We read of worship in Israel under Hezekiah in 2 Chronicles 29:25ff.: “And he stationed the Levites in the house of the Lord with cymbals, with stringed instruments, and with harps, according to the commandment of David, of Gad the king’s seer, and of Nathan the prophet; for thus was the commandment of the Lord by His prophets. The Levites stood with the instruments of David, and the priests with the trumpets. Then Hezekiah commanded them to offer the burnt offering on the altar. And when the burnt offering began, the song of the Lord also began, with the trumpets and with the instruments of David king of Israel. So all the assembly worshiped, the singers sang, and the trumpeters sounded; all this continued until the burnt offering was finished. And when they had finished offering, the king and all who were present with him bowed and worshiped. Moreover King Hezekiah and the leaders commanded the Levites to sing praise to the Lord with the words of David and of Asaph the seer. So they sang praises with gladness, and they bowed their heads and worshiped.”
And so we see that traditional worship in Old Testament times included singing of the psalms and a variety of songs of praise accompanied by a wide-array of musical instruments and musicians — all to give glory to the Lord God for His mercy and goodness shown to His people.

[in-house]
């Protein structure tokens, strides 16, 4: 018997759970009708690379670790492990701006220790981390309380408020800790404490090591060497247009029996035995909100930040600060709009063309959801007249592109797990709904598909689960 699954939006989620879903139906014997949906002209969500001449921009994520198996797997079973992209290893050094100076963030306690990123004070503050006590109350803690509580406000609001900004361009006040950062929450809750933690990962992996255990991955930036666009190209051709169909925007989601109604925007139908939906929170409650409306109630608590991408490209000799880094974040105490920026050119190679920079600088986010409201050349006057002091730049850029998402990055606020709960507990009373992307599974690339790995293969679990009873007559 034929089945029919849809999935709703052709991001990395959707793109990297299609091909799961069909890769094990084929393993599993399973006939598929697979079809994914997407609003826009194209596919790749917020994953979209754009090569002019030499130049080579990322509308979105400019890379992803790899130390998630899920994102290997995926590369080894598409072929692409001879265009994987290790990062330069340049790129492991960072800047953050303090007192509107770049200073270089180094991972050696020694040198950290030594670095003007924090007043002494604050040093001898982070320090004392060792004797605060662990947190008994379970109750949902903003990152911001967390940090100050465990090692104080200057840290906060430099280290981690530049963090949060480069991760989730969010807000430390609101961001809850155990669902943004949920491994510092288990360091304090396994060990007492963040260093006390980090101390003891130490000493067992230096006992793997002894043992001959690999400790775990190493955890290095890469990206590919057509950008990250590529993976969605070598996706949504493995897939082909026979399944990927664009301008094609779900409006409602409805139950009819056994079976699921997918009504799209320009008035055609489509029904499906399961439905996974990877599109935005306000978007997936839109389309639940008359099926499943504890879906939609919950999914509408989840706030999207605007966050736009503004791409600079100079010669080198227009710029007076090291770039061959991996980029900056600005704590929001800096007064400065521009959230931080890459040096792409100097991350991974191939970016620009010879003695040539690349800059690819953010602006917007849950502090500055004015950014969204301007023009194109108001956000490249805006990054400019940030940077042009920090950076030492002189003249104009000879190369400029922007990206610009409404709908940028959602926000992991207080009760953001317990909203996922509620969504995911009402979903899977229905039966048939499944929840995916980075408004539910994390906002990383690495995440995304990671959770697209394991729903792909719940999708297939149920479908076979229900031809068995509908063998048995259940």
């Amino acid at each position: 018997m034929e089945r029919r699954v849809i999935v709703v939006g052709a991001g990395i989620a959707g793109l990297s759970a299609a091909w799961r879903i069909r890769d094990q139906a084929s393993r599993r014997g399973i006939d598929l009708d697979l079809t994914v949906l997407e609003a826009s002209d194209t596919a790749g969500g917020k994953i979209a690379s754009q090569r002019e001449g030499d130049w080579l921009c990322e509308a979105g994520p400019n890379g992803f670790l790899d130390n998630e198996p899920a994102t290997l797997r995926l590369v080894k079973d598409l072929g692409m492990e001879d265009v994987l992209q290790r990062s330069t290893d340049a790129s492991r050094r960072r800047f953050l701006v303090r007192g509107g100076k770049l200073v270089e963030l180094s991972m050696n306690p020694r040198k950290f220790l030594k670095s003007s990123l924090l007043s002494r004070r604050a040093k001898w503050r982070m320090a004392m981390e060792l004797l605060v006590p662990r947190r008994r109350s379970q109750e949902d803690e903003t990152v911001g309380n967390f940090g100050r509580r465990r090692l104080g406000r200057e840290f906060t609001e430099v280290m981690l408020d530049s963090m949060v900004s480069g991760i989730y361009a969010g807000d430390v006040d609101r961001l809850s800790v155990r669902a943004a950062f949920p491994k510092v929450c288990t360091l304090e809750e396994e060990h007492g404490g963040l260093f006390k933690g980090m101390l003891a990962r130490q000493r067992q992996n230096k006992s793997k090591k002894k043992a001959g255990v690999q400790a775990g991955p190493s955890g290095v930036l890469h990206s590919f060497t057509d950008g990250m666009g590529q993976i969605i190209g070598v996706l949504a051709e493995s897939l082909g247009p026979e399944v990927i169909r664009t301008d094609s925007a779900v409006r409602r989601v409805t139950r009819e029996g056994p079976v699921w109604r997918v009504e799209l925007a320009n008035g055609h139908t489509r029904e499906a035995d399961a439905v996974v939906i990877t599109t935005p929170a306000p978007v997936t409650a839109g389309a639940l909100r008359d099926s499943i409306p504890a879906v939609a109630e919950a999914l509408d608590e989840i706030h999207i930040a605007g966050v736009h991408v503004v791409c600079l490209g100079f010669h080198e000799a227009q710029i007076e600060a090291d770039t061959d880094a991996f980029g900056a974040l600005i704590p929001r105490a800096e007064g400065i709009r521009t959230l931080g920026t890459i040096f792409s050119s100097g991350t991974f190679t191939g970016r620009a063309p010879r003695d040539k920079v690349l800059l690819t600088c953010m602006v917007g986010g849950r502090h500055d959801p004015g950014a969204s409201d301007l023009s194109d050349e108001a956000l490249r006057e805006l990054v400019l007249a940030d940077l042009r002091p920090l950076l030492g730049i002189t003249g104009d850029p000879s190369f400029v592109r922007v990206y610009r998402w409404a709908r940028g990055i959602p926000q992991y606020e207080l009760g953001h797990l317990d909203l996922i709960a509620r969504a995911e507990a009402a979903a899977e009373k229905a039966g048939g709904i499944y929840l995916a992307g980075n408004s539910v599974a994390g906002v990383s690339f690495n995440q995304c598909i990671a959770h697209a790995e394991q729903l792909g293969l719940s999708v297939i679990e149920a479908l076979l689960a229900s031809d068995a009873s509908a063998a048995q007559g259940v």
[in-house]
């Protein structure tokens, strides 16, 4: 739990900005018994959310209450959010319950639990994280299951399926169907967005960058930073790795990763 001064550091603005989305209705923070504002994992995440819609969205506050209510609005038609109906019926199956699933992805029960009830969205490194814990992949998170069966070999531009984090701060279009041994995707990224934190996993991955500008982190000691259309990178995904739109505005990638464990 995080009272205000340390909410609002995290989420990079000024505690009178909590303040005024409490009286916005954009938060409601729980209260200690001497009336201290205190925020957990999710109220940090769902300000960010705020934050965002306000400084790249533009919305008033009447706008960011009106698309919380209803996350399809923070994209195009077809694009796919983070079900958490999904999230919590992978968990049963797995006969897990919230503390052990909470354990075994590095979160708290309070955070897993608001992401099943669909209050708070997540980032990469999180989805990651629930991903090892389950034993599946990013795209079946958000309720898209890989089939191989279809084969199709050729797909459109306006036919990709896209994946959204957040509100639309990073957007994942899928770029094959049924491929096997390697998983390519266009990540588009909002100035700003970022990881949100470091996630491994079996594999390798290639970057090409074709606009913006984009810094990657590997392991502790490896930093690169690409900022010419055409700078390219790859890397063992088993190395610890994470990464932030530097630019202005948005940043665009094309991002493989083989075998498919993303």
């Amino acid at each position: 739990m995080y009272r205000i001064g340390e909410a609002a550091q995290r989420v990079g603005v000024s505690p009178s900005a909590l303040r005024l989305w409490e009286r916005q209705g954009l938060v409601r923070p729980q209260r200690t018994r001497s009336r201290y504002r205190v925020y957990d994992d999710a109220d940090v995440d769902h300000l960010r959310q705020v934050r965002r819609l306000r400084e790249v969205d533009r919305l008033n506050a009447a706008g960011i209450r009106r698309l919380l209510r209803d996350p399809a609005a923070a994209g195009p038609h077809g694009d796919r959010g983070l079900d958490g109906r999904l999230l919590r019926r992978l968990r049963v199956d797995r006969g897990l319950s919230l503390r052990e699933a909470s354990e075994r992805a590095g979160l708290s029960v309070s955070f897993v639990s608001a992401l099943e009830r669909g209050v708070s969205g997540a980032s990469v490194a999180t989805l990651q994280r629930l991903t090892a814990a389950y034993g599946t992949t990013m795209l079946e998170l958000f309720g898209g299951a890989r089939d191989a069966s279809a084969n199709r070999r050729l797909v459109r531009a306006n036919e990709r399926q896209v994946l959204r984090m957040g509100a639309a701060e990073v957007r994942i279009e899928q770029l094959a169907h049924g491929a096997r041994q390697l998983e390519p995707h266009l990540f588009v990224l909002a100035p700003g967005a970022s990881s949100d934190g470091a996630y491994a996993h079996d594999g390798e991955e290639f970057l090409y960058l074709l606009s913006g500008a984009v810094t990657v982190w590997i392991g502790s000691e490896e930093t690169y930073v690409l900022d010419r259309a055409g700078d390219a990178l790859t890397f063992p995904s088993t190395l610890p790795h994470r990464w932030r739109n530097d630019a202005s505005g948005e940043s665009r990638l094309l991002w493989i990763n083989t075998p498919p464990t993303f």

And what about New Testament worship? Again, no organs or specific liturgical forms are commanded. In fact, the first Christians continued to worship and teach God’s Word at the temple, with the Lord’s Supper (or the breaking of bread) observed from house to house. Acts 2:42,46-47 (following the baptism of 3,000 souls on Pentecost) tells us: “And they continued steadfastly in the apostles’ doctrine and fellowship, in the breaking of bread, and in prayers … So continuing daily with one accord in the temple, and breaking bread from house to house, they ate their food with gladness and simplicity of heart, praising God and having favor with all the people. And the Lord added to the church daily those who were being saved.”
And where did the Apostle Paul go first to preach that Jesus was the Messiah and Savior who had died for the sins of all and risen again? He went to the synagogues and preached there until the Gospel was rejected (read of his missionary travels in the Book of Acts). And the New Testament churches were organized in much the same way as the Jewish synagogues, with the reading of Scriptures, teaching from the Scriptures, prophecies, prayers and psalms of praise. Elders were appointed to teach God’s Word and to oversee what others taught and shared in the services (cf. Titus 1:5ff.; 1 Timothy 3:1ff.; Acts 14:23; 20:28; 1 Peter 5:1ff.; Hebrews 13:17).